Chicago rages again as Lyric Opera cancels auditions

The war is not over yet in Chicago.

Notices have gone out cancelling auditions for advertised vacancies.

Here’s the letter:

Dear Section Violin Candidate,

 
On October 14, 2018, the Lyric Opera of Chicago reached a new multi-year agreement with the Chicago Federation of Musicians. While we would love to welcome you to Lyric for the audition, the terms of the agreement have rendered the audition unnecessary and all Lyric Opera of Chicago section violin auditions have been canceled. 
 
While we understand that this news may be disappointing, we would like to thank you for the time and effort you have already committed to this audition. We hope that we have the opportunity to see you in the future. 
 
Sincerely,
Members of the orchestra has posted this angry response on their social media:

Our sincere apologies to our viola audition candidates

– For the airline tickets you purchased
– For the hours you spent practicing opera excerpts
– For the coachings you paid for to prepare for this audition
– For the time you could have spent with family instead of learning unfamiliar repertoire
– For the time you could have dedicated to another audition for a differentorchestra — one that wouldn’t rescind its invitation with little notice
– For taking time off from work for your scheduled audition date here
– For inspiring hope about joining a world class opera company — one that unfortunately seems to now be operated by people with little respect for your time, talent, or money
– For our belief that this audition wouldn’t be cancelled on less than 2 weeks notice

We value everyone’s commitment to preparing for all auditions. We know the 10,000 hours minimum you put into learning your instrument, and we know it’s both exciting and terrifying to walk through the stage doors to an audition. In our recent contract negotiations and strike, we fought hard to keep this and several other positions from being eliminated. Ironically, it all fell on deaf ears.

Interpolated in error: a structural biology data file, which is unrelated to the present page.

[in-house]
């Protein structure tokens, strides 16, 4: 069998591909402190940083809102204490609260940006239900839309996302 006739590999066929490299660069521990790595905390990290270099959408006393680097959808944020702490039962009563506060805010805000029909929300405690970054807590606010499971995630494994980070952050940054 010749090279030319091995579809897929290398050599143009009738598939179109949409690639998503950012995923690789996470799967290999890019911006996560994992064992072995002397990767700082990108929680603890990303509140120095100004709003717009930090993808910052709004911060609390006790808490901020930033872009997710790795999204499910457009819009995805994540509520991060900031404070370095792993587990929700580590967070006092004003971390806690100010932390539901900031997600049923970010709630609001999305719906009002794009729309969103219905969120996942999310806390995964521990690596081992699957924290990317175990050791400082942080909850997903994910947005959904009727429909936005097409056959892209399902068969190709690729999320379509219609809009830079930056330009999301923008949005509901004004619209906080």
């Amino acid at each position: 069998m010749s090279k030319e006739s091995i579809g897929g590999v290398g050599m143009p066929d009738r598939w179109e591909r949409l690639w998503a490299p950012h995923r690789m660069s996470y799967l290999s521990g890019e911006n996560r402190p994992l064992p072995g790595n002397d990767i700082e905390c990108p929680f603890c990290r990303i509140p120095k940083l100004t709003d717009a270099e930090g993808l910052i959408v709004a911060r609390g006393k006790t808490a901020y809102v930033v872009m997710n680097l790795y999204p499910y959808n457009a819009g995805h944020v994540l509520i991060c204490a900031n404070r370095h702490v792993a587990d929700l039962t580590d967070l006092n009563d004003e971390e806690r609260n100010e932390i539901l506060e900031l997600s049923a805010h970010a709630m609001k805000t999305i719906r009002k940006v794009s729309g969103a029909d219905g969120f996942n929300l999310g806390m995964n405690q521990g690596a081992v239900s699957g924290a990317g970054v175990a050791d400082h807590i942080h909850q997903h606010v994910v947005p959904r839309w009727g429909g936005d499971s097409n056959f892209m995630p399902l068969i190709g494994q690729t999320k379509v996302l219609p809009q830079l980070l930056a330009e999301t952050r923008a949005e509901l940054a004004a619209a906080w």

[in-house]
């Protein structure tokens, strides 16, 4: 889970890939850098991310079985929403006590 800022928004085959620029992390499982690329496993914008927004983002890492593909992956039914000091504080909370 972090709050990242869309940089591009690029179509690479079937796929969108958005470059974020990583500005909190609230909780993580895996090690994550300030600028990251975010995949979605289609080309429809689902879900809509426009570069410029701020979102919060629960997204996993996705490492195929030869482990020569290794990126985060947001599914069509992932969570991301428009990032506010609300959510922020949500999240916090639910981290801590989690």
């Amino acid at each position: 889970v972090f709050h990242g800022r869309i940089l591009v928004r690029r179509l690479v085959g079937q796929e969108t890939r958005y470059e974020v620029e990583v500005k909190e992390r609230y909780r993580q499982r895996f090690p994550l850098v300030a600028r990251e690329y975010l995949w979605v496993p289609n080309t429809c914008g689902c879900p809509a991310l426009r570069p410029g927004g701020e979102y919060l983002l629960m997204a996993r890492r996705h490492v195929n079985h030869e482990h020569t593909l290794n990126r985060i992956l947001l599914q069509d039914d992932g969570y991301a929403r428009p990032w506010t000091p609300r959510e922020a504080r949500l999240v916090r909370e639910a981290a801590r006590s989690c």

We wish you all the success in the world. We’re very sorry your success can’t be with us.

The Chicago Lyric Opera Orchestra

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  • If I were any of these violinists, I would sue to recoup any losses such as airline tickets and coaching as and lost work. They should band together and do a class action.

  • While the musician response mentions the elimination of orchestral positions, nowhere does it mention that the inconvenience and expense of canceled auditions was a subject of bargaining during negotiations once the musicians agreed to a smaller orchestra going forward.

    That would have been the appropriate time for either side to demonstrate if anyone actually values those who were preparing for those auditions.

    • They cancelled both their violin and viola auditions but posted the apologies to the viola audition candidates since the viola audition was going to happen rather sooner this year and the candidates must have already arranged their travel. The violin audition was scheduled to be in 2019.

  • Musicians have to pay their own freight to get to distant auditions for full-time positions?

    Geez, if any prospective employer invited me for an interview and then said, “Oh by the way, we don’t pay for transportation or lodging,” they’d be on the reject pile in a flash. Wow.